How to Stop Sleep Paralysis: 7 Great Ideas

Do you or someone you know deal with and have the desire to stop sleep paralysis?

When experiencing sleep paralysis, the emotions can range from confusion, to anger, to fear. You feel like your awake but can’t move or like someone is literally holding you down. You may even be able to see, but not speak.

In some cases you may feel partially aware, and in others have literally no idea what is going on. Some wonder if death itself is knocking on the door. The severity can vary from person to person, but I would say my case got pretty bad.

I struggled with sleep paralysis frequently when I was in my late teens, clear up into my mid twenties. There were many nights where I was exhausted and had work or school the next day, but couldn’t sleep. It can get worse if you allow it to and don’t put the effort in to understand it.

Over the years I talked to different people and have done a ton of research on the subject. I now almost never encounter it, and it feels good. I know for a fact that these 7 ideas will help teach you how to stop sleep paralysis.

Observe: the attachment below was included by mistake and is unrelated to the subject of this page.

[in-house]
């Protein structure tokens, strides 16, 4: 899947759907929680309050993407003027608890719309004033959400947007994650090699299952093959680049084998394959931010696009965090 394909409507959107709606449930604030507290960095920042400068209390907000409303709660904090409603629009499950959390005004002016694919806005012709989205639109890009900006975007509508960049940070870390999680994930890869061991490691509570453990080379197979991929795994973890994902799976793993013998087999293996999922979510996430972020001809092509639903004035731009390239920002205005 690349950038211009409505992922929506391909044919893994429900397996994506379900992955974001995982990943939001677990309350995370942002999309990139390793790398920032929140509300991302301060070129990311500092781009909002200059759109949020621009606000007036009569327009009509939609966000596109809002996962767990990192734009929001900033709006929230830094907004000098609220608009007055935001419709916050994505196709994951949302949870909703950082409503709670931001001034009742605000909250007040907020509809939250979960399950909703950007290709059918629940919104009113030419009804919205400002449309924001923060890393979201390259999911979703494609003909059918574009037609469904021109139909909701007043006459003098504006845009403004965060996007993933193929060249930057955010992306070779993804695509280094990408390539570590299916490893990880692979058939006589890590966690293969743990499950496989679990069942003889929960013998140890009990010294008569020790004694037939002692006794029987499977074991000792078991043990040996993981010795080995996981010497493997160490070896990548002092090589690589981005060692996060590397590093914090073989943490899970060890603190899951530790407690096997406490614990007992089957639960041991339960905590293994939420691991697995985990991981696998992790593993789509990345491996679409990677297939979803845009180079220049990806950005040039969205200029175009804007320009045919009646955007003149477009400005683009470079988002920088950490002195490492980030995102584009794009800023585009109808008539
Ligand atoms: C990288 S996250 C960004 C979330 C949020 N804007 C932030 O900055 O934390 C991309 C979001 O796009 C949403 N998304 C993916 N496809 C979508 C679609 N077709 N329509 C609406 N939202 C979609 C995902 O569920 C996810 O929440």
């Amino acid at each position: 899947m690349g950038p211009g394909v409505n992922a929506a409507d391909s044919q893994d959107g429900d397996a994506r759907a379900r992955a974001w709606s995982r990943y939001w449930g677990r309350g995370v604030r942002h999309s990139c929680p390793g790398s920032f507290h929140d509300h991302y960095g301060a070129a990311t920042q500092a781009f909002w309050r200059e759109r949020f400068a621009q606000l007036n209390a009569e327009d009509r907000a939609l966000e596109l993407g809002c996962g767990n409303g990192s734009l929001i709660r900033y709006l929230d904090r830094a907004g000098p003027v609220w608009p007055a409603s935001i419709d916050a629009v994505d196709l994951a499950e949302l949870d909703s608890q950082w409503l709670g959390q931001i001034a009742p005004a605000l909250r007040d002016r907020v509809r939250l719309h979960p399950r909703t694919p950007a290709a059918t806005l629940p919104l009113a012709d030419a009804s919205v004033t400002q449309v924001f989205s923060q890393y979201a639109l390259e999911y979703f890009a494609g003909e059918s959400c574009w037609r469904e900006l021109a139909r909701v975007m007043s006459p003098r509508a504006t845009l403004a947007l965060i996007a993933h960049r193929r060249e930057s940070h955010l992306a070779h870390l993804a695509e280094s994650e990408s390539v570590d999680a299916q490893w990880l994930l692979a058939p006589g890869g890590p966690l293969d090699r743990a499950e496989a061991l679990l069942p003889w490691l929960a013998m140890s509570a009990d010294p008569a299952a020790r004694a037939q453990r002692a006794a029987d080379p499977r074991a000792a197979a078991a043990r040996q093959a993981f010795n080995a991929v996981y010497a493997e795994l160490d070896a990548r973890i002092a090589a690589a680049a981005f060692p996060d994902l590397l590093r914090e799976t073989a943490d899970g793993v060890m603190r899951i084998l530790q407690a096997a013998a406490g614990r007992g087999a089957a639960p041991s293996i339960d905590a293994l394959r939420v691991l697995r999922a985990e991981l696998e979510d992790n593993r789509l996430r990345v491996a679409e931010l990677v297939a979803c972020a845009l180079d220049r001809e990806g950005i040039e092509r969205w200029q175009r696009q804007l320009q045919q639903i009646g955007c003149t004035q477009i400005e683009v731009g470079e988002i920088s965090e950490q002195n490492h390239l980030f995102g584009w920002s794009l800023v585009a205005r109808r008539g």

You don’t have to apply every one of these ideas. In fact one or two of these steps may do the trick. However, If you want to know how stop sleep paralysis for good, I would try to implement all of these.

How to Stop Sleep Paralysis

1. Learn Everything you can About Stopping Sleep Paralysis

You are here and you are learning, so you are on the right track. One of the main reasons I believe sleep paralysis can get worse is that people have no idea what it is.

What is Sleep Paralysis?

Sleep paralysis is a state or feeling of being conscious while not being able to move. It happens when you are transitioning from a sleeping state into being fully awake.  There are chemicals in your brain that paralyze the body while you sleep to prevent injury. It is like you are caught right in the middle of your mind keeping you protected and being fully awake.

Sleep Paralysis Demon

If you have never experienced it before, it may not seem like that big of a deal. For most it lasts a few seconds to a few minutes. There are, however, reports of it lasting for up to an hour.

Some have no idea what causes it and they let their imaginations run wild on what it might be. Some people link it to deeper and dark things, such as evil spirits or demons.